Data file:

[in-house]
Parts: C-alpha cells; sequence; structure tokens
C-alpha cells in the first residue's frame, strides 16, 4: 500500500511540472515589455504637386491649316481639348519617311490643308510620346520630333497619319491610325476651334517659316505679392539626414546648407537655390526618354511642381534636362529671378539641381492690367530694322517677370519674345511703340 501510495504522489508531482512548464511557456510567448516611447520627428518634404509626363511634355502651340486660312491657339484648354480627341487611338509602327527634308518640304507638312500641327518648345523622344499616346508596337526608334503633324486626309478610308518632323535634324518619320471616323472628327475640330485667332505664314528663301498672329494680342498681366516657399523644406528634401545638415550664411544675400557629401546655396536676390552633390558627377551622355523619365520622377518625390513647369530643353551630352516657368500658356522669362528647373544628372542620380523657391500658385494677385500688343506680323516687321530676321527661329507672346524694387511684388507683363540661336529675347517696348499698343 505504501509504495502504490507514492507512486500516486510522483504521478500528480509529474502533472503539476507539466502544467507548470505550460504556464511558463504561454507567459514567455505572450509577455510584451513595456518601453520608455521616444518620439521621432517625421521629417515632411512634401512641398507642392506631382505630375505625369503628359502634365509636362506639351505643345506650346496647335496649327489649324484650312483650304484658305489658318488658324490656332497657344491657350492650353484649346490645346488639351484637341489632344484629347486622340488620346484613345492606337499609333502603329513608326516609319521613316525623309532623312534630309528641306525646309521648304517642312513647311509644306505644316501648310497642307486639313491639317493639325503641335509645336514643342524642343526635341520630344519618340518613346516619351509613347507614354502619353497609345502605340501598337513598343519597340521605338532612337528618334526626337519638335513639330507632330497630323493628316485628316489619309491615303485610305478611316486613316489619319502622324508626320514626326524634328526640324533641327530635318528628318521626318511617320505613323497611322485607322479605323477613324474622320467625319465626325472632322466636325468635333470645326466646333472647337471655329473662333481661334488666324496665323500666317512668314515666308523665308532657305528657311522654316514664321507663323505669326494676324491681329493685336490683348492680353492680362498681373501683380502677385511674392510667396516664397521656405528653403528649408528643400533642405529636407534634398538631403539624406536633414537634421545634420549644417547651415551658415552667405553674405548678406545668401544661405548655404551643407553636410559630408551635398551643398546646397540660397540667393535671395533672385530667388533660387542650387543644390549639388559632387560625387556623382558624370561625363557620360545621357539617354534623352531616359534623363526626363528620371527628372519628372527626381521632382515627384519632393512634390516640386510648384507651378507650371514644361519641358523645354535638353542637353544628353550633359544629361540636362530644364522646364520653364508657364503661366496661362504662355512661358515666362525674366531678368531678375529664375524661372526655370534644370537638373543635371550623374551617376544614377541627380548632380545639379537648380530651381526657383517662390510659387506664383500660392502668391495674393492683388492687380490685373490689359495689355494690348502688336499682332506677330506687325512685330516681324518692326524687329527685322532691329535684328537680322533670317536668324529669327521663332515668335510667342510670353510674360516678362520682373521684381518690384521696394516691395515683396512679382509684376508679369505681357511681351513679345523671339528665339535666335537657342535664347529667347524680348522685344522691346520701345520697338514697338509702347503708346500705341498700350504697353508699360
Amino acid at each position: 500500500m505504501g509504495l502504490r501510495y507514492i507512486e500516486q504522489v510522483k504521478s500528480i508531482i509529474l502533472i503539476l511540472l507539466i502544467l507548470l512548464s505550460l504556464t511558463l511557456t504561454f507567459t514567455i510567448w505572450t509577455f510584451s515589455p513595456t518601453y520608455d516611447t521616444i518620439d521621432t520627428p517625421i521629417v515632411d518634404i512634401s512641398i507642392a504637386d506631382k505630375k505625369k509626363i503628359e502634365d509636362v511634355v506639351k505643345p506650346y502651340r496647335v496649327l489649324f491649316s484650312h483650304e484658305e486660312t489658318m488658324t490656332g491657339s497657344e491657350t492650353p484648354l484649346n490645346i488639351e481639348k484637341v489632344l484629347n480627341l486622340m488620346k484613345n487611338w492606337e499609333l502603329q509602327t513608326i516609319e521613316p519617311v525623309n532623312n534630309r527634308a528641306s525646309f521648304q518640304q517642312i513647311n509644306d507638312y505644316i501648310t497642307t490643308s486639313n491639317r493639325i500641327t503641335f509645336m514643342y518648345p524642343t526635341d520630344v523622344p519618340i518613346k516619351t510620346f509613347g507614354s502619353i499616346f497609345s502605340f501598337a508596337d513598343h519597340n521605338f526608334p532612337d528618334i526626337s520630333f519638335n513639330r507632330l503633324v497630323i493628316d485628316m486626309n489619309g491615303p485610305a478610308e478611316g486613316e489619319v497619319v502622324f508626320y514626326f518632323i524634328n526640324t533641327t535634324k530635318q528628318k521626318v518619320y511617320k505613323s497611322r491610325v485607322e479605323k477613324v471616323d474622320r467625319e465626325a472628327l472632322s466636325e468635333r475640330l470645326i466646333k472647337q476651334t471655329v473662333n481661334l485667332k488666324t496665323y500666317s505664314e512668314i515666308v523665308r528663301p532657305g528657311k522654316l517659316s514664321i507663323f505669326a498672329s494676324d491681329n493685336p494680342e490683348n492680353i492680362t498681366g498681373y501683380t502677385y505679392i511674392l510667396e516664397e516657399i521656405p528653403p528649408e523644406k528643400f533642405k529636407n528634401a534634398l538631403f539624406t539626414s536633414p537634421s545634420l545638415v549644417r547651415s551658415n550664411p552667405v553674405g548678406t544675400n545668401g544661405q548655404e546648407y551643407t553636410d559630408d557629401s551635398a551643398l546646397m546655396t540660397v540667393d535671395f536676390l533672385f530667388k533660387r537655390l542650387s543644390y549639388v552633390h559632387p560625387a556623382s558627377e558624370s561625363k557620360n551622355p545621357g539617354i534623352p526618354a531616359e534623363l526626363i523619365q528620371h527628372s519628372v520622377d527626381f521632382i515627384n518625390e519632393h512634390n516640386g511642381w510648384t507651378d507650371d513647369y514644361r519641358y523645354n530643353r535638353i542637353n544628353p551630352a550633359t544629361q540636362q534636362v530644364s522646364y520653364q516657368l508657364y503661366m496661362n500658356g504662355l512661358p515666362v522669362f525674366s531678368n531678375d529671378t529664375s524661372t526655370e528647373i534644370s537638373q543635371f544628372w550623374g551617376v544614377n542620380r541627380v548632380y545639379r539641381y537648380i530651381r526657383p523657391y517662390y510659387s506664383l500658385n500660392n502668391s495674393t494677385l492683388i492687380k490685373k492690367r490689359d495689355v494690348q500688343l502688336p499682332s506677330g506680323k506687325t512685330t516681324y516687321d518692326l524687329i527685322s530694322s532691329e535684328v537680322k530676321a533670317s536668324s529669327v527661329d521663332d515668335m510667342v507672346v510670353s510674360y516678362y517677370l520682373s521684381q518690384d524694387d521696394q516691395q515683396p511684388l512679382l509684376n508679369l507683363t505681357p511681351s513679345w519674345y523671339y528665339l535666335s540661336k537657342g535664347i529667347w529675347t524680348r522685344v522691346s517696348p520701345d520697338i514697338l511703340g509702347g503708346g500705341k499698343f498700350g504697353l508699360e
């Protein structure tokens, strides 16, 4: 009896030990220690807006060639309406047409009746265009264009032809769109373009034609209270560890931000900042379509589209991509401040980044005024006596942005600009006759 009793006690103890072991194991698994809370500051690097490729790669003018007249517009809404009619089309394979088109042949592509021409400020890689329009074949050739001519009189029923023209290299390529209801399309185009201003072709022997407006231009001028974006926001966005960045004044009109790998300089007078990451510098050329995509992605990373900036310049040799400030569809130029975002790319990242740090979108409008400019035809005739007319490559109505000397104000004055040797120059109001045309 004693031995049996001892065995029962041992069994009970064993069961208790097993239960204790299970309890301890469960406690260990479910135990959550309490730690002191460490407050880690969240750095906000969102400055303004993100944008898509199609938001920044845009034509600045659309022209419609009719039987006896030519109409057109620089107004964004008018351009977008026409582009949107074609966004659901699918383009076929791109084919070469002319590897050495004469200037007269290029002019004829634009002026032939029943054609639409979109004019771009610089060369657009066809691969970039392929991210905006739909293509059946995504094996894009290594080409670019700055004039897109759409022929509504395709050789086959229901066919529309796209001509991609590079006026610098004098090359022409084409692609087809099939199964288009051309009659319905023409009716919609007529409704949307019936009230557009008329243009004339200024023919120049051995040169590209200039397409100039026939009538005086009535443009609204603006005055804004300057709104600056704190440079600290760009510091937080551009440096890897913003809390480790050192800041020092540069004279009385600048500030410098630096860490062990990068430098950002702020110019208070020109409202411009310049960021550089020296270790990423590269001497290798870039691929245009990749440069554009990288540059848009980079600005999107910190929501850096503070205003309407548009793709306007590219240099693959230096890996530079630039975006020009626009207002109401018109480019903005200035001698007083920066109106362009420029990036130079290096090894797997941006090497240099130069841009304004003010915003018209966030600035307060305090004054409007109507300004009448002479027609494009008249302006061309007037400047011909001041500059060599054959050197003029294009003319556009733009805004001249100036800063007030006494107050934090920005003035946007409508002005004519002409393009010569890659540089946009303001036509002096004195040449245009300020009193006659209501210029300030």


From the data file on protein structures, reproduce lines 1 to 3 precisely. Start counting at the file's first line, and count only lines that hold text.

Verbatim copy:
[in-house]
Parts: C-alpha cells; sequence; structure tokens
C-alpha cells in the first residue's frame, strides 16, 4: 500500500511540472515589455504637386491649316481639348519617311490643308510620346520630333497619319491610325476651334517659316505679392539626414546648407537655390526618354511642381534636362529671378539641381492690367530694322517677370519674345511703340 501510495504522489508531482512548464511557456510567448516611447520627428518634404509626363511634355502651340486660312491657339484648354480627341487611338509602327527634308518640304507638312500641327518648345523622344499616346508596337526608334503633324486626309478610308518632323535634324518619320471616323472628327475640330485667332505664314528663301498672329494680342498681366516657399523644406528634401545638415550664411544675400557629401546655396536676390552633390558627377551622355523619365520622377518625390513647369530643353551630352516657368500658356522669362528647373544628372542620380523657391500658385494677385500688343506680323516687321530676321527661329507672346524694387511684388507683363540661336529675347517696348499698343 505504501509504495502504490507514492507512486500516486510522483504521478500528480509529474502533472503539476507539466502544467507548470505550460504556464511558463504561454507567459514567455505572450509577455510584451513595456518601453520608455521616444518620439521621432517625421521629417515632411512634401512641398507642392506631382505630375505625369503628359502634365509636362506639351505643345506650346496647335496649327489649324484650312483650304484658305489658318488658324490656332497657344491657350492650353484649346490645346488639351484637341489632344484629347486622340488620346484613345492606337499609333502603329513608326516609319521613316525623309532623312534630309528641306525646309521648304517642312513647311509644306505644316501648310497642307486639313491639317493639325503641335509645336514643342524642343526635341520630344519618340518613346516619351509613347507614354502619353497609345502605340501598337513598343519597340521605338532612337528618334526626337519638335513639330507632330497630323493628316485628316489619309491615303485610305478611316486613316489619319502622324508626320514626326524634328526640324533641327530635318528628318521626318511617320505613323497611322485607322479605323477613324474622320467625319465626325472632322466636325468635333470645326466646333472647337471655329473662333481661334488666324496665323500666317512668314515666308523665308532657305528657311522654316514664321507663323505669326494676324491681329493685336490683348492680353492680362498681373501683380502677385511674392510667396516664397521656405528653403528649408528643400533642405529636407534634398538631403539624406536633414537634421545634420549644417547651415551658415552667405553674405548678406545668401544661405548655404551643407553636410559630408551635398551643398546646397540660397540667393535671395533672385530667388533660387542650387543644390549639388559632387560625387556623382558624370561625363557620360545621357539617354534623352531616359534623363526626363528620371527628372519628372527626381521632382515627384519632393512634390516640386510648384507651378507650371514644361519641358523645354535638353542637353544628353550633359544629361540636362530644364522646364520653364508657364503661366496661362504662355512661358515666362525674366531678368531678375529664375524661372526655370534644370537638373543635371550623374551617376544614377541627380548632380545639379537648380530651381526657383517662390510659387506664383500660392502668391495674393492683388492687380490685373490689359495689355494690348502688336499682332506677330506687325512685330516681324518692326524687329527685322532691329535684328537680322533670317536668324529669327521663332515668335510667342510670353510674360516678362520682373521684381518690384521696394516691395515683396512679382509684376508679369505681357511681351513679345523671339528665339535666335537657342535664347529667347524680348522685344522691346520701345520697338514697338509702347503708346500705341498700350504697353508699360